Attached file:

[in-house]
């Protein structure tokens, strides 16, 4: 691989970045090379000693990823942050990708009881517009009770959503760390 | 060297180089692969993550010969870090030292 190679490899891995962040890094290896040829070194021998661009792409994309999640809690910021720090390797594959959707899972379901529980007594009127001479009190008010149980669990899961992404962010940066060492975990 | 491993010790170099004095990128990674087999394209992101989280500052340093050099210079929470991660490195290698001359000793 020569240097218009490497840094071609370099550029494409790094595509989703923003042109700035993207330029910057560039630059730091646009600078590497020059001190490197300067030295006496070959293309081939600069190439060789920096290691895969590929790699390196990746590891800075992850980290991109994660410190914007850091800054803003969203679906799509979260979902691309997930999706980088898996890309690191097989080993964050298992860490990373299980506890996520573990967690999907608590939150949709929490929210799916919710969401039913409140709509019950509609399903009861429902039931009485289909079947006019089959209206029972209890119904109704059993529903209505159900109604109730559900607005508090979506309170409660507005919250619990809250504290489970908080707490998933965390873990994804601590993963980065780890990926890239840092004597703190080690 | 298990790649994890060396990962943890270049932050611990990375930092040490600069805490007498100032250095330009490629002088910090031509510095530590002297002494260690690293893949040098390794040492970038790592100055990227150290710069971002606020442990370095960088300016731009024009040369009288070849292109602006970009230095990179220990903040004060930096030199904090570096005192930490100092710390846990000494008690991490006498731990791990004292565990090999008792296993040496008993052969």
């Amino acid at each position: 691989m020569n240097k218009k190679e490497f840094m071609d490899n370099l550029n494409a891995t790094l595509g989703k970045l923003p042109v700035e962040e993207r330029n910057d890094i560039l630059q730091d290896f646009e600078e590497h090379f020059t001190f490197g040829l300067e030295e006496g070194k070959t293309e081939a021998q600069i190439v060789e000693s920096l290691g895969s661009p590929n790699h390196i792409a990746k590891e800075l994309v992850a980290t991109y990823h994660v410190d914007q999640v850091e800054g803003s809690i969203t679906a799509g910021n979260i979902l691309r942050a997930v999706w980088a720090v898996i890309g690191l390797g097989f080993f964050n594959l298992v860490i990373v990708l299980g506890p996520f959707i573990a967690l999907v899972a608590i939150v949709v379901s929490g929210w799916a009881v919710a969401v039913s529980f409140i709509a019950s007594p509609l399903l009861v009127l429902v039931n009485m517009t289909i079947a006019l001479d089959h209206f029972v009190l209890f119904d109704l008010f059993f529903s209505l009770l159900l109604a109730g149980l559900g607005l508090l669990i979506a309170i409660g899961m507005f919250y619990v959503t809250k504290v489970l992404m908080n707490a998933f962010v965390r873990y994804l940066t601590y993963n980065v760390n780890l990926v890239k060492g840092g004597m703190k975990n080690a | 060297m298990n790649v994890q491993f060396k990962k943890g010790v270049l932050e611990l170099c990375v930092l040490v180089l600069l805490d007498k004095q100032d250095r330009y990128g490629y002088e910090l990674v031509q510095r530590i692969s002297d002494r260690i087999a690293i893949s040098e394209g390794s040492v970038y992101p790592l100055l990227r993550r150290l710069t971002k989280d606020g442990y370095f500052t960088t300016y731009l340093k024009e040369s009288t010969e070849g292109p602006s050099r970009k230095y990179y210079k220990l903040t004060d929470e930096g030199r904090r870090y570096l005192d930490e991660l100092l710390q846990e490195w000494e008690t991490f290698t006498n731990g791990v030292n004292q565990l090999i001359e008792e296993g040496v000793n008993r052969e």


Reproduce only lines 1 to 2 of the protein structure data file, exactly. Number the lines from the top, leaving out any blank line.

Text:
[in-house]
């Protein structure tokens, strides 16, 4: 691989970045090379000693990823942050990708009881517009009770959503760390 | 060297180089692969993550010969870090030292 190679490899891995962040890094290896040829070194021998661009792409994309999640809690910021720090390797594959959707899972379901529980007594009127001479009190008010149980669990899961992404962010940066060492975990 | 491993010790170099004095990128990674087999394209992101989280500052340093050099210079929470991660490195290698001359000793 020569240097218009490497840094071609370099550029494409790094595509989703923003042109700035993207330029910057560039630059730091646009600078590497020059001190490197300067030295006496070959293309081939600069190439060789920096290691895969590929790699390196990746590891800075992850980290991109994660410190914007850091800054803003969203679906799509979260979902691309997930999706980088898996890309690191097989080993964050298992860490990373299980506890996520573990967690999907608590939150949709929490929210799916919710969401039913409140709509019950509609399903009861429902039931009485289909079947006019089959209206029972209890119904109704059993529903209505159900109604109730559900607005508090979506309170409660507005919250619990809250504290489970908080707490998933965390873990994804601590993963980065780890990926890239840092004597703190080690 | 298990790649994890060396990962943890270049932050611990990375930092040490600069805490007498100032250095330009490629002088910090031509510095530590002297002494260690690293893949040098390794040492970038790592100055990227150290710069971002606020442990370095960088300016731009024009040369009288070849292109602006970009230095990179220990903040004060930096030199904090570096005192930490100092710390846990000494008690991490006498731990791990004292565990090999008792296993040496008993052969």